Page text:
How Ted Turner Helped Me Fall in Love With Nature
By Judith Fein, photos by Paul Ross

A certified city slicker ventures into the American West and discovers a whole other world, one to be admired instead of feared.

New Mexico travel

The match of a ranch and me was not made in heaven. I hail from New York City, and I shared with Woody Allen a conviction that nature is…things eating other things. Nature means things that crawl and creep, prowl, growl and sting, leap on your unsuspecting body, determined to rip out your throat. If you're lucky, your gullet is gouged before your organs are mauled and then devoured.

The transformation happened in the northern part of New Mexico, near the Colorado border, on the grounds of media mogul Ted Turner's Vermejo Park Ranch. Ted doesn't do anything small, and his ranch is no exception. It covers 593,000 acres of mountains and plains, lakes and streams. It encompasses five different ecosystems and probably has the most abundant wildlife in the lower 48 states of the USA. Ted's also an arch conservationist, so Vermejo Park Ranch is all about nature.

Ted Turner ranch ovens

So what was I doing on Ted's turf? Until recently, the ranch was frequented by wealthy hunters and fishermen who could pursue their prey in a highly exclusive and pristine environment. But then the climate began to change, and the folks who run the ranch noticed that the rivers were beginning to dry up, the animals were impacted, and who could predict whether the happy hunting grounds would be the same as they were in the past? They decided to offer nature tours, which would include a private car and guide to take guests to ancient pit houses and tipi rings; 25-foot-high, beehive-shaped brick ovens used to make charcoal; relics of coal mining. The tours would involve cowboy camps, walks in the mountains, picnics by the lake, gourmet dining, wildlife viewing, and a world of peace, peace, peace.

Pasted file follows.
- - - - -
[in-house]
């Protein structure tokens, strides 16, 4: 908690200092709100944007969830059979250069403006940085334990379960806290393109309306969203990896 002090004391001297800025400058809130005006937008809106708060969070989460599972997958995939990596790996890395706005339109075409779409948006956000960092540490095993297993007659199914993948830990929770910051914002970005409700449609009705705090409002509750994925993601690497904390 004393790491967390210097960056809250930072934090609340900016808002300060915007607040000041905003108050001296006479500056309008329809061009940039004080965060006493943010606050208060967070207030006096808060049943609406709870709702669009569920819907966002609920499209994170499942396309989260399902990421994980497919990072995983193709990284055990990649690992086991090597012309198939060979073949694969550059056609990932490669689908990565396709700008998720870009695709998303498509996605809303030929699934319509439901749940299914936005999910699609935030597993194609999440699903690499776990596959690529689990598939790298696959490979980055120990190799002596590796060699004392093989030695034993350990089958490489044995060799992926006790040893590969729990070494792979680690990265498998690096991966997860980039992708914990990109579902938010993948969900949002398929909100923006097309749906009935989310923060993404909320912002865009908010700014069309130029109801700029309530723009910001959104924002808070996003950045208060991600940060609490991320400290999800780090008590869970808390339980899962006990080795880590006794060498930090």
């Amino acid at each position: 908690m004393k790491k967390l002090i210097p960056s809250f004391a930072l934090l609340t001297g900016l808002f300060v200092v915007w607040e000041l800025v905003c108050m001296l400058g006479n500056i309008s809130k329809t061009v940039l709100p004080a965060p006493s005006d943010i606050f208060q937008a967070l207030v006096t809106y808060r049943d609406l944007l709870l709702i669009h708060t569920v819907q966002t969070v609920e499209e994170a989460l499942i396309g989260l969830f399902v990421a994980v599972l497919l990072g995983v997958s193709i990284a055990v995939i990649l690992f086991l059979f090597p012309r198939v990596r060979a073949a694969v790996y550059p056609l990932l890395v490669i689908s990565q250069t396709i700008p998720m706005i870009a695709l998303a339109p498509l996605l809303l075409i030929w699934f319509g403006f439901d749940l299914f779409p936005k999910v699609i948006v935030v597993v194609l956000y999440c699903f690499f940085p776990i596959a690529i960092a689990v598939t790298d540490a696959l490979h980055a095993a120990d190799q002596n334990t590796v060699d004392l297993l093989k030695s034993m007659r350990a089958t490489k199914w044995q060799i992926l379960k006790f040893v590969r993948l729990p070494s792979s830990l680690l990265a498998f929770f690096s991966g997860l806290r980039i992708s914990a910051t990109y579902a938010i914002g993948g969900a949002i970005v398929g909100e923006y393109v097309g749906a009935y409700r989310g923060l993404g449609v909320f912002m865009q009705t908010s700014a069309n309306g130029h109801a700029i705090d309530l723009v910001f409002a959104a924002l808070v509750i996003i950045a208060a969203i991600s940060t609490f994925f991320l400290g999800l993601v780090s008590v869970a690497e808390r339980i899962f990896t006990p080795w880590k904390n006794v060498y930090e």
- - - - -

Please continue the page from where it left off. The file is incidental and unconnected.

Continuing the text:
Culture, calm, history, and food called to me, and so I went. I arrived late afternoon, walked around a bit, then dined on sliders made from bison, elk, bratwurst, bison and black beans. I sat on the porch outside the restaurant, watching the star-studded sky for a few minutes before retiring to my TV-free room where I fidgeted with my iPhone before crashing.


Watching Over a Damselfly

The next morning my nature tour began with private guides James and Nicole. We walked to the pit houses, a cowboy camp, the brick ovens, and then we stopped at a lake with a solitary fishing boat. All the while my mind traveled to work, things I needed to do at home, the fact that I forgot to buy more dental floss.

James reached into the water and pulled out a slimy little larva. To my surprise, James placed the larva on his shirt, right above the breast pocket.

"If I put the nymph here, in an hour or two it will morph into a blue-winged damselfly like the one right above your head," he said.

His words, the dainty damselfly and the little nymph absolutely stopped me and my darting monkey mind in our tracks. The idea that one could actually watch metamorphoses taking place was so novel, so miraculous, that I literally couldn't walk.

"James, can you put it on my shirt?"

He could and he did. And I couldn't take my eyes off the little fella. I thought about nothing else. When I slid into the back seat of the car to drive up into the mountains, I couldn't see the forest for the nymph. And as I watched and protected the insect, I could hear the sound of Velcro ripping as my heart opened to nature. It was so intimate and personal. I was falling in love.

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